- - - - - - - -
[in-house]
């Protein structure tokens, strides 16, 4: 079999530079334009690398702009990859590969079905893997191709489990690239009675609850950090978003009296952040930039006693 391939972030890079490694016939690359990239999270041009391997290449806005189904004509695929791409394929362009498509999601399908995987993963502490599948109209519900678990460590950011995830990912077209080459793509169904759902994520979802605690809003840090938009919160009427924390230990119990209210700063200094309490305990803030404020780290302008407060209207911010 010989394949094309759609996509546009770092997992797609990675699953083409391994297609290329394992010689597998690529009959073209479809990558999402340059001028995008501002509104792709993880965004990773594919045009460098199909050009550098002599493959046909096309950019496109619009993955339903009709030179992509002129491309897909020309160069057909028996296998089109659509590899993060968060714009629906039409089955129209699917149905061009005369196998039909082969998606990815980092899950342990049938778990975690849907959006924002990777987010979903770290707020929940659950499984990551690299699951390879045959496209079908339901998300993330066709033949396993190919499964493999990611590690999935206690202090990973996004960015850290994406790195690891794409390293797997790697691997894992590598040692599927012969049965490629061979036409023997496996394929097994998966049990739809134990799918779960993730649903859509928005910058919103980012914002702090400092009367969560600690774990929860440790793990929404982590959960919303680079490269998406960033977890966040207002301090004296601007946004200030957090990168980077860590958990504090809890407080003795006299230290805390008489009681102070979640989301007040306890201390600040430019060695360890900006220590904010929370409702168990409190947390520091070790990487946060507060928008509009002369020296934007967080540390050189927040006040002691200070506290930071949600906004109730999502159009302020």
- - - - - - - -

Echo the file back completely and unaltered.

[in-house]
């Protein structure tokens, strides 16, 4: 079999530079334009690398702009990859590969079905893997191709489990690239009675609850950090978003009296952040930039006693 391939972030890079490694016939690359990239999270041009391997290449806005189904004509695929791409394929362009498509999601399908995987993963502490599948109209519900678990460590950011995830990912077209080459793509169904759902994520979802605690809003840090938009919160009427924390230990119990209210700063200094309490305990803030404020780290302008407060209207911010 010989394949094309759609996509546009770092997992797609990675699953083409391994297609290329394992010689597998690529009959073209479809990558999402340059001028995008501002509104792709993880965004990773594919045009460098199909050009550098002599493959046909096309950019496109619009993955339903009709030179992509002129491309897909020309160069057909028996296998089109659509590899993060968060714009629906039409089955129209699917149905061009005369196998039909082969998606990815980092899950342990049938778990975690849907959006924002990777987010979903770290707020929940659950499984990551690299699951390879045959496209079908339901998300993330066709033949396993190919499964493999990611590690999935206690202090990973996004960015850290994406790195690891794409390293797997790697691997894992590598040692599927012969049965490629061979036409023997496996394929097994998966049990739809134990799918779960993730649903859509928005910058919103980012914002702090400092009367969560600690774990929860440790793990929404982590959960919303680079490269998406960033977890966040207002301090004296601007946004200030957090990168980077860590958990504090809890407080003795006299230290805390008489009681102070979640989301007040306890201390600040430019060695360890900006220590904010929370409702168990409190947390520091070790990487946060507060928008509009002369020296934007967080540390050189927040006040002691200070506290930071949600906004109730999502159009302020």